A landscape made of obstacles
by Mr. Sheehy
The students cannot come soon enough to save me from the mess that is working with adults. There are reasons why I came into education, including that I was half decent at it. But high on the list were 1) I like kids, and 2) I like English. Three days into contract time, I have not had any real contact with either, and I am about to tip over the top. At one point, I had to walk the length of the school and back to cool off – which makes a solid quarter mile stroll.
It’s the obstacles that drive me nuts. I spent hours – waaaaayyy too many hours, I might add – putting together a multimedia wiki to be used in my classroom this year. I did it for graduate school, but I went over the top, turning what was a three credit hour course into maybe five. But when I mentioned this, I and others responded with the encouraging remark: “Well, at least it’s something you’ll use.” That’s what we thought, of course. And if I had done it last summer, it would have been something I’d use; this year, however, most of the content I put on the wiki is blocked by our district’s new filter. Oh, to have those hours of sleep back, and to give to my daughters the sharp attention I might have had, had I not stayed up making something cool “because at least I’d use it.”
I know I am dramatic, but I am also tired, and as I face this new school year, I am aware that I need to make some new choices. I sat across from my wife on our anniversary in July, and as we looked back on the year, I felt like we were two boxers who had just made it through a long, difficult round (not against each other, but like a kind of tag-team match). We sat in an five star restaurant with glasses in our hands, but we might have held heavy duty mouth-guards while the trainers squirted water in our mouths, because that’s about how we looked as we thought back on the year. Yes, I successfully completed 22 graduate credit hours and moved over two lanes. Yes, I accomplished some large strides in the use of technology in the classroom, transforming how I “do business” – for the better. And yes, I shared with colleagues whatever I could of my knowledge. And now, I’m so tired I am barely excited about the pay raise. And the new house we’ve got under contract.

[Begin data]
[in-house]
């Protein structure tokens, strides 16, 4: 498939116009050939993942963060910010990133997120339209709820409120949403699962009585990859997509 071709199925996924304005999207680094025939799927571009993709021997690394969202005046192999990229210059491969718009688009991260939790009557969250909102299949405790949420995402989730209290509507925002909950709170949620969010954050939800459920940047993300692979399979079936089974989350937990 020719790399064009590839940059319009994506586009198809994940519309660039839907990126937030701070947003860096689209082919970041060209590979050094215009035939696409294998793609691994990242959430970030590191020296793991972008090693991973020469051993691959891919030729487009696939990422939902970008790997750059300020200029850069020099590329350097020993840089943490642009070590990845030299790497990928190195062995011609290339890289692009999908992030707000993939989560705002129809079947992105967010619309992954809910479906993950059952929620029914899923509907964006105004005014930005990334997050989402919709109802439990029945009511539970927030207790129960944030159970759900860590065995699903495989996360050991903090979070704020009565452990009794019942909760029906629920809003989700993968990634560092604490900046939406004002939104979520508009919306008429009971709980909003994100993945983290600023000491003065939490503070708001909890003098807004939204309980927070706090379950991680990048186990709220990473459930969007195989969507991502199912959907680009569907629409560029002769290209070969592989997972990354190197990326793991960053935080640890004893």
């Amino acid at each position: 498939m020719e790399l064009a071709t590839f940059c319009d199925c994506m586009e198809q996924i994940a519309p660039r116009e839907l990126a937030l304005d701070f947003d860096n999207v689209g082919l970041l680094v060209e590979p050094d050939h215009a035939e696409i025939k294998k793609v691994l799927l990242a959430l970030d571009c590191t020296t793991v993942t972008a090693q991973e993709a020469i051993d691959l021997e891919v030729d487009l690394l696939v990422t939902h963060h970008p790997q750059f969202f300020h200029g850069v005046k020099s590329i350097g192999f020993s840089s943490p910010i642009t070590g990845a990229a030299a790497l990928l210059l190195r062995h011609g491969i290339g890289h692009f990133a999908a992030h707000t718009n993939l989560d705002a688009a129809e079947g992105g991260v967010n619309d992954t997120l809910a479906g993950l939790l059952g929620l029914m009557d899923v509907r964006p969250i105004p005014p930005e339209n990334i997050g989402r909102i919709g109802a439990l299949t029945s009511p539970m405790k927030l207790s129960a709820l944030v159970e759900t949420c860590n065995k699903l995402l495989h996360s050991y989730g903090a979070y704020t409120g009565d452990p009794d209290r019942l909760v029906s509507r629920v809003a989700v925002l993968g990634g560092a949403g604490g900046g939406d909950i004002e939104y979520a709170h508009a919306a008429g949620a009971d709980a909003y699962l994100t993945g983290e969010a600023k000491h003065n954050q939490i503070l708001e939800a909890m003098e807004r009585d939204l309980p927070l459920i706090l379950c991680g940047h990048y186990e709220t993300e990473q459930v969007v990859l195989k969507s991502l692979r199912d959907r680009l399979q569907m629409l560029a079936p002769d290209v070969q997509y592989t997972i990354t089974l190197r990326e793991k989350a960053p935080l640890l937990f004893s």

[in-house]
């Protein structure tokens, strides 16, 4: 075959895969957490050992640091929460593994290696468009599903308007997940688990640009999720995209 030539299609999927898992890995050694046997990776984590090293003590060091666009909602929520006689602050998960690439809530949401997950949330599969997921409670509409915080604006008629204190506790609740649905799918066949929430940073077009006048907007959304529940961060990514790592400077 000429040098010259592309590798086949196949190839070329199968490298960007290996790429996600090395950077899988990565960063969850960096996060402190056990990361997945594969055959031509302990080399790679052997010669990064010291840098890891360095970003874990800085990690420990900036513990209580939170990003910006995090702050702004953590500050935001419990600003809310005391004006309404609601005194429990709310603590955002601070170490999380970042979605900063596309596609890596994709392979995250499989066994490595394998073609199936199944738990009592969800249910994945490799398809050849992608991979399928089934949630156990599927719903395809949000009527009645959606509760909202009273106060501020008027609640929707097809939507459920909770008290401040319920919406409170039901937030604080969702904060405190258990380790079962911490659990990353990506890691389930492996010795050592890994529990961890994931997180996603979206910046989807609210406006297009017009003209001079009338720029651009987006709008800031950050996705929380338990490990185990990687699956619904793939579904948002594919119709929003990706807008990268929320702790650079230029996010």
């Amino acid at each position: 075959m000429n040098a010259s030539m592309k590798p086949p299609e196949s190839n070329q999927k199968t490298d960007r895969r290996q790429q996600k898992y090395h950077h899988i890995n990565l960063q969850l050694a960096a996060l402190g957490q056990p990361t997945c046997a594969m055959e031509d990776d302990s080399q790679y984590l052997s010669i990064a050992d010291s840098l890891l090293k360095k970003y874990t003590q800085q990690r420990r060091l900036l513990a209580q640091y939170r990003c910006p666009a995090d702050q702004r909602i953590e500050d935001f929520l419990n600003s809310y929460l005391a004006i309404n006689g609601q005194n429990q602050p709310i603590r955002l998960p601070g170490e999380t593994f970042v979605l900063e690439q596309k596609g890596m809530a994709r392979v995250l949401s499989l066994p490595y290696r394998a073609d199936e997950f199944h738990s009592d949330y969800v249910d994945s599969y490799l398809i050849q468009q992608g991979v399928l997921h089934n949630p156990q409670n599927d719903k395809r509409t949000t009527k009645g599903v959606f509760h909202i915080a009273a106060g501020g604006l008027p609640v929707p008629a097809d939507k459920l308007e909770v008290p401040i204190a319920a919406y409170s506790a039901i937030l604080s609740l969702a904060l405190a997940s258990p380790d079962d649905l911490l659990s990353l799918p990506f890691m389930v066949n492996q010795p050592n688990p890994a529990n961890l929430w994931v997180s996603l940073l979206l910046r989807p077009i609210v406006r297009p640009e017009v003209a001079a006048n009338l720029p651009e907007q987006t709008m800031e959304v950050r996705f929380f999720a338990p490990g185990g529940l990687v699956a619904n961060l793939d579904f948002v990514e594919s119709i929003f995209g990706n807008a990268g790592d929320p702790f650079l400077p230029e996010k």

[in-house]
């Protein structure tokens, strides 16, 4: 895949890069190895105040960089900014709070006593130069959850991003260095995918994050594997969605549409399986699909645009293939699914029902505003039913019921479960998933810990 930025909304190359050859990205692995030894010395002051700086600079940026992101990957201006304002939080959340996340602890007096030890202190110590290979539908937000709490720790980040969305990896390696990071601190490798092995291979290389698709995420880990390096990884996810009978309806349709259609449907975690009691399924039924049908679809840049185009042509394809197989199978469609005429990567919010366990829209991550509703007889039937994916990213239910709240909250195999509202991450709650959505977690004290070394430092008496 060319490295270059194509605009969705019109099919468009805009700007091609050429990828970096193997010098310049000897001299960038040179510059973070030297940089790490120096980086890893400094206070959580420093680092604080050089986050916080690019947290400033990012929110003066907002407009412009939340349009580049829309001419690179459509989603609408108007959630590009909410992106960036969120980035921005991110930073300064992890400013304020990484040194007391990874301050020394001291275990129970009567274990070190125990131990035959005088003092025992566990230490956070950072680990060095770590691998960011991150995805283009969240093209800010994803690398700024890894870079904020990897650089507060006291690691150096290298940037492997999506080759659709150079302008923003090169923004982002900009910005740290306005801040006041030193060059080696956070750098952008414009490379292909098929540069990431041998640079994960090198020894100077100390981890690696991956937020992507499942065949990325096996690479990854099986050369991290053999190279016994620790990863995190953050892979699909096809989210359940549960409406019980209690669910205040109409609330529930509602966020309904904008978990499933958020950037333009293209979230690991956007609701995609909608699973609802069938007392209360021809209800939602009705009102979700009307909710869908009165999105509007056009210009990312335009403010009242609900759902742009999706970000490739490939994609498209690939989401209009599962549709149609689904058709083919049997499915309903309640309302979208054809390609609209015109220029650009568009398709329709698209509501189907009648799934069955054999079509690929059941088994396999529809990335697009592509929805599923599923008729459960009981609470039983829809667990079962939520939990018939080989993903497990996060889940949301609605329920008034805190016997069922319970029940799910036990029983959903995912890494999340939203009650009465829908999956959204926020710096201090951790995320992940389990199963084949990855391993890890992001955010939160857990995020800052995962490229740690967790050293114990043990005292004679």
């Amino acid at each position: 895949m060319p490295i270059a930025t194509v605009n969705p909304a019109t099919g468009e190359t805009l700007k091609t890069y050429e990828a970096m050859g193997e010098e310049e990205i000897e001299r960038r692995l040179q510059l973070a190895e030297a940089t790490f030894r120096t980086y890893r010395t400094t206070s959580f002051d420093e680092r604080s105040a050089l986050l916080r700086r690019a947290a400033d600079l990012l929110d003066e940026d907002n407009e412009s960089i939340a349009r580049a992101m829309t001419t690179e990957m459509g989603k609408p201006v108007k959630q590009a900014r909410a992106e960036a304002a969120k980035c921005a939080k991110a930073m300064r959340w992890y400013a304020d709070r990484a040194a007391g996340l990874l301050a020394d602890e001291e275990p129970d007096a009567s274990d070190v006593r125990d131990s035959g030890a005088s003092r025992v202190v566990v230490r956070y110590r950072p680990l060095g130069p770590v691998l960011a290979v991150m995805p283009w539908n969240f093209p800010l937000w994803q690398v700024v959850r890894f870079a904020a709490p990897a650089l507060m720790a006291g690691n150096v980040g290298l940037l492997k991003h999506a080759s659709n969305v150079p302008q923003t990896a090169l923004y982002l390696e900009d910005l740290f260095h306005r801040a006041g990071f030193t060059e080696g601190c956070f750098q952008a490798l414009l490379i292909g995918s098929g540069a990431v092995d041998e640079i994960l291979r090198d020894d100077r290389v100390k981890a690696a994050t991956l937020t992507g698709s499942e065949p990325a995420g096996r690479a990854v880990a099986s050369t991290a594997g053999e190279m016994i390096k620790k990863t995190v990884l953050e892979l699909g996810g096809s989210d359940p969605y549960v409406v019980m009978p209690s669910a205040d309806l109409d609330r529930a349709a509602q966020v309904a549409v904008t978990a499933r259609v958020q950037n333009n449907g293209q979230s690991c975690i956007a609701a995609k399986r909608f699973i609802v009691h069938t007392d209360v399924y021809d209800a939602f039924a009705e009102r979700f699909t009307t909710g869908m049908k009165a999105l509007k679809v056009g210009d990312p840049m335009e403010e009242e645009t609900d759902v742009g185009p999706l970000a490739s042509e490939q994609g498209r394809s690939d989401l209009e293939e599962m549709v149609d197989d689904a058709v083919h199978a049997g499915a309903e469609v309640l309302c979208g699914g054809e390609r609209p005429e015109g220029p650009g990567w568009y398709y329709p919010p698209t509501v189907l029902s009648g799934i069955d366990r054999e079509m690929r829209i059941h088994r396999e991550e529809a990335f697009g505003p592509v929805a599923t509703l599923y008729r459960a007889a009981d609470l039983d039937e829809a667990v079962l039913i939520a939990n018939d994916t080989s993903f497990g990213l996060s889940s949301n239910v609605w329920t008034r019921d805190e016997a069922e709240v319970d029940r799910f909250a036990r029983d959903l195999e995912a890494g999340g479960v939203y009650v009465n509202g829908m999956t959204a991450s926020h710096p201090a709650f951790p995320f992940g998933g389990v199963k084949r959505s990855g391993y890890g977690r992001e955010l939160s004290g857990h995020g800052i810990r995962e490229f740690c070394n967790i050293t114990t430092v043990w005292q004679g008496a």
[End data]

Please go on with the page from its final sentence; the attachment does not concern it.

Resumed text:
At the moment, I do not have the energy to leap over obstacles – or at least to leap over them without knocking a limb and getting frustrated. So when I tried to dump my opening day presentation onto the server and was told there was not enough disk space, and then received an email letting me know I’d exceeded the
746MB 250 MB server allotment, I was . . . not happy. This is the one that initiated the walk. I don’t teach in the same room as I prepare – information stored on a hard drive is information I cannot access, which means it is simply useless to me without the server. And if I have to move it on and off like seasonal clothes into and out of a small bedroom closet, I’m working harder to manage my knowledge than I should be. I’d be misusing my energy.
Meanwhile, Omnidrive offers me 1GB of storage for free, and the iPod I carry in my pocket holds 2GB. Where am I? Why am I creating multimedia content to communicate through various learning styles when I cannot store it? Why am I reading bloggers who talk about methods that utilize tools I cannot use with my students?
Why would I expend this energy when I have a new house I’m going to need to paint in the coming month (and I want to paint it)? Why not walk into my classroom Tuesday with a pencil, a stack of poems, and an armful of spiral notebooks? That’s about where I am today.
But when I begin class on Tuesday, I will start with Dana Gioia’s poem, “Rough Country” and I’ll pull out of context (slightly) the opening line:
Give me a landscape made of obstacles
And what is my response to my own challenge, since it’s the obstacles that bother me most? I don’t know. I know, I suppose, that I will not return to the spiral notebooks and pencils, as much as I’d like to. I also know I’ll work civilly with the folks who set my storage limit at 744 MB and attempt to connive more from them.
But that does not mean I should run idiotically into the obstacle like a blind animal. I do not want to sit across from my wife on our next anniversary and see the same boxer another round later, another round more tired. When you hit an obstacle, you figure out how to get around it, somehow.
And so I’ll cut back severely on the blogs I read and on the experimenting with new tools. This is not a time or place for cutting edge anymore. If they want me to be cutting edge, they’ll move the proverbial metal detector by the door. And maybe I’ll let my grad school grades drop for the sake of some sleep.
That way, I can enjoy my life and remember the things that are truly important, that are truly life.